As the open road and great outdoors beckon, it's good to know that some of the best destinations in Texas can be experienced for free! Here are a few of our favorite places for road trips with the best opportunities for East Texas nature.


Beautiful Texas Flowers


Some of East Texas' most historic missions are working cultural centers, and many have beautiful, natural grounds to explore. Mission Dolores in San Augustine was full of these beautiful yellow flowers when we visited.


A Relaxing Texas Beach

This beautiful dog knows that the beaches of the Bolivar Peninsula can be less crowded and more relaxing than it's busy neighbor, Galveston. Especially if you go during an off-season, when it's warm enough to dip your paws in the water, but not so hot that you burn them on the sand.


An Amazing Texas Lake

There's a reason that Caddo Lake, in East Texas is so popular! These beautiful, ancient bald cypress trees can be at least 3,500 years old, and can grow to heights of up to 150 feet with a diameter of 17 feet. Set in among huge lily pads and surrounded by forested landscape, it transports you to a place you thought could only exist in the imagination.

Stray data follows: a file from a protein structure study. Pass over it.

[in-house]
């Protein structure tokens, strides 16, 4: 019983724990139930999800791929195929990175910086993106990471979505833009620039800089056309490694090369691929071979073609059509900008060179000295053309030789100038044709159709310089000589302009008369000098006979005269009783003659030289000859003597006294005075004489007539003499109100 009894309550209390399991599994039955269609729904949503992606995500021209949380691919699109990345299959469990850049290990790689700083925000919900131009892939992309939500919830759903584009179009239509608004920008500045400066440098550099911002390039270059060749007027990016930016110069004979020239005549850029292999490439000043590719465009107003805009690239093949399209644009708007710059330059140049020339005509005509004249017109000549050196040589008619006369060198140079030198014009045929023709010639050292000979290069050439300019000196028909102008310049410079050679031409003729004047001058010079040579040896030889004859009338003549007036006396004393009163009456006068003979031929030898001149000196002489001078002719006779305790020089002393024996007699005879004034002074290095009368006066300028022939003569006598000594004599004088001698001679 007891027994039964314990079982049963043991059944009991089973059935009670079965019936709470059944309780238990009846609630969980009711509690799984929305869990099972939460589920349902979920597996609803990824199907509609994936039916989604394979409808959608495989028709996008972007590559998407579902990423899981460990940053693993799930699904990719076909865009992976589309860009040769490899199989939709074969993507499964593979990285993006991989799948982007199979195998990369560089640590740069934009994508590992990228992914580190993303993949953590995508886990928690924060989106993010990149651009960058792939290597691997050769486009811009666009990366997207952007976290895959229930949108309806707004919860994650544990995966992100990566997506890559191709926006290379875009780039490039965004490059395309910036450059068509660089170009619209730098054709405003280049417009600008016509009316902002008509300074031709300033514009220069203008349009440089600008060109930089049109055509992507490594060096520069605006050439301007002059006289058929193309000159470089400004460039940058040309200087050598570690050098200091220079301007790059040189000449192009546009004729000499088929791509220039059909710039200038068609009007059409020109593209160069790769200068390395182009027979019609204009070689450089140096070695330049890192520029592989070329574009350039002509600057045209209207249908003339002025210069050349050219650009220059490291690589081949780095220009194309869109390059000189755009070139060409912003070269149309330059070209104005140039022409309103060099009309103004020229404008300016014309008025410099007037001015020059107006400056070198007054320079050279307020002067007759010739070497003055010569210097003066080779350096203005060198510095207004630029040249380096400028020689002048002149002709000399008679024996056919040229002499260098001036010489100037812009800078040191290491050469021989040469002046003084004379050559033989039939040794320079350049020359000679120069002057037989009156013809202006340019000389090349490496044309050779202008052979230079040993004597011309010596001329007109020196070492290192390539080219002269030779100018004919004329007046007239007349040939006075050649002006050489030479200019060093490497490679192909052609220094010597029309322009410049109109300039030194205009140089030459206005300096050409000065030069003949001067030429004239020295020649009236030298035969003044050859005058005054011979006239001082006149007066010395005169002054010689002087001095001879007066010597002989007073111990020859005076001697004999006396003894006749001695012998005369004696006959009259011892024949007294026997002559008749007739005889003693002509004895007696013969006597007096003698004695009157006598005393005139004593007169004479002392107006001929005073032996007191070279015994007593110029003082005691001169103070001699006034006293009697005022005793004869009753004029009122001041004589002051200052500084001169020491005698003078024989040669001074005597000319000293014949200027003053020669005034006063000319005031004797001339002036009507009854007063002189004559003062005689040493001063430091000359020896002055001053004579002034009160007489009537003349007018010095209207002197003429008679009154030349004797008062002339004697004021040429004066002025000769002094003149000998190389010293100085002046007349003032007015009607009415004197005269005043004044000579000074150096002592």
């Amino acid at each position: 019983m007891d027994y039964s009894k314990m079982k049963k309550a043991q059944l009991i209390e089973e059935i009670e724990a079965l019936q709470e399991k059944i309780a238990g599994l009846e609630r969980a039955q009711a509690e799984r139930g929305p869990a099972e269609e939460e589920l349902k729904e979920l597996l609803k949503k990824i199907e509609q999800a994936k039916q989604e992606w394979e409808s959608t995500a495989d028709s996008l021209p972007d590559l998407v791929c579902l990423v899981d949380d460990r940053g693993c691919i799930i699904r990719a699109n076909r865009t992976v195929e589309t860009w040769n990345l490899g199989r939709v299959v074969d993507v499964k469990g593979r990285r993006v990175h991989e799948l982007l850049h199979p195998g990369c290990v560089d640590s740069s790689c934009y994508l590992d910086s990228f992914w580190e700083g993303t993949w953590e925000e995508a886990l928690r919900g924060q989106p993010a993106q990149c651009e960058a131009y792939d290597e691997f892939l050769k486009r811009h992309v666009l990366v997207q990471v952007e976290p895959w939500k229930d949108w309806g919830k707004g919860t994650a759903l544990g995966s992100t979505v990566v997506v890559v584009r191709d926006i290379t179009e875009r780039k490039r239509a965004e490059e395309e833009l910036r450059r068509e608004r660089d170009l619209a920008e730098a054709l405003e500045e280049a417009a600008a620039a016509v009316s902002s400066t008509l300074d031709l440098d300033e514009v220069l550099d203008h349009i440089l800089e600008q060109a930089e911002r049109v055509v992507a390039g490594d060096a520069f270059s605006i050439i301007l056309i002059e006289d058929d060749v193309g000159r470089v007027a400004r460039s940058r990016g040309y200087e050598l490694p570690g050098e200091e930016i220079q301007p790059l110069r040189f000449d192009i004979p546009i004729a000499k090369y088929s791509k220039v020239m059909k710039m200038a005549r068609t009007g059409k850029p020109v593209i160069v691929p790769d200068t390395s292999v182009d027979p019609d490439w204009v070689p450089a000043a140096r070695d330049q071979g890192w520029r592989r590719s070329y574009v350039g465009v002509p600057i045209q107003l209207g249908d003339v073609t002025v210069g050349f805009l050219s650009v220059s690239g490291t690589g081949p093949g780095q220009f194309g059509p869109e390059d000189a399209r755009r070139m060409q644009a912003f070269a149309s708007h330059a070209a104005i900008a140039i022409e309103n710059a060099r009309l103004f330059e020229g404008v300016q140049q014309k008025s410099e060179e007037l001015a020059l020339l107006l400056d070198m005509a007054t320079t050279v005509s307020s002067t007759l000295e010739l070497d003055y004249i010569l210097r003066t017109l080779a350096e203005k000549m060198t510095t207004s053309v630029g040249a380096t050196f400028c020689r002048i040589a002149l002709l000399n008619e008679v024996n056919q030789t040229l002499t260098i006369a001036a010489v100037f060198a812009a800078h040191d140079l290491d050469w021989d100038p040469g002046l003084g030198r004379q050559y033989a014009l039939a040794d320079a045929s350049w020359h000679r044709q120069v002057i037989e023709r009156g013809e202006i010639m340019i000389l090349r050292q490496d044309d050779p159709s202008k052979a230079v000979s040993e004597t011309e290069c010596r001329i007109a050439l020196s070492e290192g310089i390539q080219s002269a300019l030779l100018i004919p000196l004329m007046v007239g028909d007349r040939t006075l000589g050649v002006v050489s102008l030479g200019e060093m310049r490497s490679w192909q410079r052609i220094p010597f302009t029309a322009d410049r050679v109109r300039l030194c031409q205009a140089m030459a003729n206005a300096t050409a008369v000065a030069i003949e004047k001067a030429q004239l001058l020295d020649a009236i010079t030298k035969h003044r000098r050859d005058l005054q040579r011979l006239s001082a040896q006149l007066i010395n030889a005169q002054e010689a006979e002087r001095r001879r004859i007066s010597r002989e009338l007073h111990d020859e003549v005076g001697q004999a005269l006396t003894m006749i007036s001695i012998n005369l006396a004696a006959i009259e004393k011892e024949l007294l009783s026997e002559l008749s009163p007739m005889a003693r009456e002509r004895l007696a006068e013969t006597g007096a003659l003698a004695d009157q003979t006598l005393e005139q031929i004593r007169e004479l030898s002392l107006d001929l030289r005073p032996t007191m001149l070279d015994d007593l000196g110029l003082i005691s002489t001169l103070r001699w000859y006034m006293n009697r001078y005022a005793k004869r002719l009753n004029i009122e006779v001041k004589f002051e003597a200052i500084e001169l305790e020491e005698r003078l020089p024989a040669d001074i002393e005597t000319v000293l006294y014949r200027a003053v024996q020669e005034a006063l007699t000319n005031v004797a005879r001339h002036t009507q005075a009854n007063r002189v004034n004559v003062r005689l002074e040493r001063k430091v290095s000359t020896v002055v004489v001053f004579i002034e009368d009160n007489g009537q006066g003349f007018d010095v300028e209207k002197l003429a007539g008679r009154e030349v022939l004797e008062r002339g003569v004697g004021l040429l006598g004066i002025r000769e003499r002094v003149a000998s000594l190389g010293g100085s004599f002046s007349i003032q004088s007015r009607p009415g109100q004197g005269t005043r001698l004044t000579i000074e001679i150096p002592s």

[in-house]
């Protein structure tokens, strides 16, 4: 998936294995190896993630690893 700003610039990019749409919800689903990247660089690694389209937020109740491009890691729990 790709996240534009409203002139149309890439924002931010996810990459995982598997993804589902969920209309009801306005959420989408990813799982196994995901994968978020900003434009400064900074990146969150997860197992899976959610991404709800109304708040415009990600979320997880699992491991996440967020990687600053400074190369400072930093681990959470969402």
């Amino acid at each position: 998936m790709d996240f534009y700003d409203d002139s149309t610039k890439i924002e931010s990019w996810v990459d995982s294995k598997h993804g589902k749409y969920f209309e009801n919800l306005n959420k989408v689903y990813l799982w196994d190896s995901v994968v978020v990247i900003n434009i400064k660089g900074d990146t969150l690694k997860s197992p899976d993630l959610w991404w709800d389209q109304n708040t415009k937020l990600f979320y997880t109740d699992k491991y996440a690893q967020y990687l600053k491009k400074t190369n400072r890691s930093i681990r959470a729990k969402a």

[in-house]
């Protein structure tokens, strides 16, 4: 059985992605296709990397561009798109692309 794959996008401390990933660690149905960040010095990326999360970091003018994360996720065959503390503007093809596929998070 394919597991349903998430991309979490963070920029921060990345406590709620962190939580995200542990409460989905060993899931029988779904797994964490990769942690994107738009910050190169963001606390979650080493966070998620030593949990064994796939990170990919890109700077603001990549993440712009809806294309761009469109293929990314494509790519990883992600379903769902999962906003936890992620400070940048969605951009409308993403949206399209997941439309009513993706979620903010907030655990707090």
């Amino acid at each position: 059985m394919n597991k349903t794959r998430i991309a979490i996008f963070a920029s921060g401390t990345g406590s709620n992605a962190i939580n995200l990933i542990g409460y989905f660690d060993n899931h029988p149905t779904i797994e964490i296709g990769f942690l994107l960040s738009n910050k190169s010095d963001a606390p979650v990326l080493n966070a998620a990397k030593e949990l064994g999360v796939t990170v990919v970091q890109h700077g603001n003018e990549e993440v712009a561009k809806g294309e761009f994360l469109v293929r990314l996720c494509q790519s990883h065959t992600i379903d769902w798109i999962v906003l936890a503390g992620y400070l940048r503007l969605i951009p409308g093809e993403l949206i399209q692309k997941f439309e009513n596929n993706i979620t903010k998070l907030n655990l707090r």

A Creative and Cool Texas Sculpture Garden

If you want a lot of art and a little shade when exploring Texas' nature in the summer, the Ruby M. Mize Azalea Garden and Mast Arboretum in Nacogdoches is a year-round treat. With its heavily-treed, winding paths that pass changing sculpture exhibitions, visiting here combines art and nature to offer the best of two worlds.


Many of these Texas road trip destinations can be found on our East Texas interactive map!


Photos by James Khattak




Center, Texas in Shelby County has one of the most interesting courthouses that we have encountered on our travels. As James says, it's "extra." But in a good way! Our recent road trip through the Texas Forest Trail region took us through Center, so in keeping with the theme, we planned an extra stop that was extra fun!


A showstopping, Romanesque centerpiece to Center's burgeoning town square, the 1885 courthouse is known by its twelve chimneys and handmade brick, special touches that its Irish architect implemented in order to replicate an Irish castle, and the only remaining American courthouse of this design.


Sitting next to the courthouse, the Historic Shelby County Jail was built at the same time, and by the same architect. When we were there, we saw many young people in formal wear - it was prom season - posing next to the jail. It was a great scene, but funny to imagine what the residents of 1800s Center would think about the jail being a desirable backdrop for beautiful dresses!